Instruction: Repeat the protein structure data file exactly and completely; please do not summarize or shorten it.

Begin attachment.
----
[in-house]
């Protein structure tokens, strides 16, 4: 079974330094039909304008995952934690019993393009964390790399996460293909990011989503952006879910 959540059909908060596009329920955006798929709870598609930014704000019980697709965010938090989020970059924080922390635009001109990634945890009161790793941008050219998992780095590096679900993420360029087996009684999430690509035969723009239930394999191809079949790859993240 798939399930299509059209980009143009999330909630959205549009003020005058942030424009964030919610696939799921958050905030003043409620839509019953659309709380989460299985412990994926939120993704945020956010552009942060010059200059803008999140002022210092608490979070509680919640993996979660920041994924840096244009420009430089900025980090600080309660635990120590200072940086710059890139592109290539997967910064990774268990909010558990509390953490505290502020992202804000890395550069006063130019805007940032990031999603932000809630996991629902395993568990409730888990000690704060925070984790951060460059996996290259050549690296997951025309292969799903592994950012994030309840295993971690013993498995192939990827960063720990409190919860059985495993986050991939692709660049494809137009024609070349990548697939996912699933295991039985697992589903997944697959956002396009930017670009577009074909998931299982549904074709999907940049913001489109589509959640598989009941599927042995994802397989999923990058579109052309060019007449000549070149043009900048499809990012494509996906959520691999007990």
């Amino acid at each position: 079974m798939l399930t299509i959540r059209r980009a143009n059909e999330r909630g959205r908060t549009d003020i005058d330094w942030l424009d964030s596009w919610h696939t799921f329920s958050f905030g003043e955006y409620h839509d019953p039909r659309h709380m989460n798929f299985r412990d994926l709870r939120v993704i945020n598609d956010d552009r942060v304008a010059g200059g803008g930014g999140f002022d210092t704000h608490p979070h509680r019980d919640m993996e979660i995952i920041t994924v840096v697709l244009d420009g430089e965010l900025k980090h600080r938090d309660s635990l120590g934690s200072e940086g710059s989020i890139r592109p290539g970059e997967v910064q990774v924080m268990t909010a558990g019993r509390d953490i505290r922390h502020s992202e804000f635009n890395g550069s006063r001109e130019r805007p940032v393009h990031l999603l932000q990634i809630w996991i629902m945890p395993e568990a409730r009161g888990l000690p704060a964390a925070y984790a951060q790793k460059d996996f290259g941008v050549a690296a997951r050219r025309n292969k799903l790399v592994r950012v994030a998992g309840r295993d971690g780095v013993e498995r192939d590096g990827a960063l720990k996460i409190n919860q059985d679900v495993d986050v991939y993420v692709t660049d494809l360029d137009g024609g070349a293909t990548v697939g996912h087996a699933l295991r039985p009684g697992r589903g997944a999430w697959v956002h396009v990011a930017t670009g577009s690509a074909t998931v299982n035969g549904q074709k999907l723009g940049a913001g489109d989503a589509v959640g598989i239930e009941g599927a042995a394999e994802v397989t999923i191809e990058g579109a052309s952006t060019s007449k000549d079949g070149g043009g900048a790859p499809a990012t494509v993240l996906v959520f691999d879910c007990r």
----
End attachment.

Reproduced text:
[in-house]
């Protein structure tokens, strides 16, 4: 079974330094039909304008995952934690019993393009964390790399996460293909990011989503952006879910 959540059909908060596009329920955006798929709870598609930014704000019980697709965010938090989020970059924080922390635009001109990634945890009161790793941008050219998992780095590096679900993420360029087996009684999430690509035969723009239930394999191809079949790859993240 798939399930299509059209980009143009999330909630959205549009003020005058942030424009964030919610696939799921958050905030003043409620839509019953659309709380989460299985412990994926939120993704945020956010552009942060010059200059803008999140002022210092608490979070509680919640993996979660920041994924840096244009420009430089900025980090600080309660635990120590200072940086710059890139592109290539997967910064990774268990909010558990509390953490505290502020992202804000890395550069006063130019805007940032990031999603932000809630996991629902395993568990409730888990000690704060925070984790951060460059996996290259050549690296997951025309292969799903592994950012994030309840295993971690013993498995192939990827960063720990409190919860059985495993986050991939692709660049494809137009024609070349990548697939996912699933295991039985697992589903997944697959956002396009930017670009577009074909998931299982549904074709999907940049913001489109589509959640598989009941599927042995994802397989999923990058579109052309060019007449000549070149043009900048499809990012494509996906959520691999007990």
């Amino acid at each position: 079974m798939l399930t299509i959540r059209r980009a143009n059909e999330r909630g959205r908060t549009d003020i005058d330094w942030l424009d964030s596009w919610h696939t799921f329920s958050f905030g003043e955006y409620h839509d019953p039909r659309h709380m989460n798929f299985r412990d994926l709870r939120v993704i945020n598609d956010d552009r942060v304008a010059g200059g803008g930014g999140f002022d210092t704000h608490p979070h509680r019980d919640m993996e979660i995952i920041t994924v840096v697709l244009d420009g430089e965010l900025k980090h600080r938090d309660s635990l120590g934690s200072e940086g710059s989020i890139r592109p290539g970059e997967v910064q990774v924080m268990t909010a558990g019993r509390d953490i505290r922390h502020s992202e804000f635009n890395g550069s006063r001109e130019r805007p940032v393009h990031l999603l932000q990634i809630w996991i629902m945890p395993e568990a409730r009161g888990l000690p704060a964390a925070y984790a951060q790793k460059d996996f290259g941008v050549a690296a997951r050219r025309n292969k799903l790399v592994r950012v994030a998992g309840r295993d971690g780095v013993e498995r192939d590096g990827a960063l720990k996460i409190n919860q059985d679900v495993d986050v991939y993420v692709t660049d494809l360029d137009g024609g070349a293909t990548v697939g996912h087996a699933l295991r039985p009684g697992r589903g997944a999430w697959v956002h396009v990011a930017t670009g577009s690509a074909t998931v299982n035969g549904q074709k999907l723009g940049a913001g489109d989503a589509v959640g598989i239930e009941g599927a042995a394999e994802v397989t999923i191809e990058g579109a052309s952006t060019s007449k000549d079949g070149g043009g900048a790859p499809a990012t494509v993240l996906v959520f691999d879910c007990r």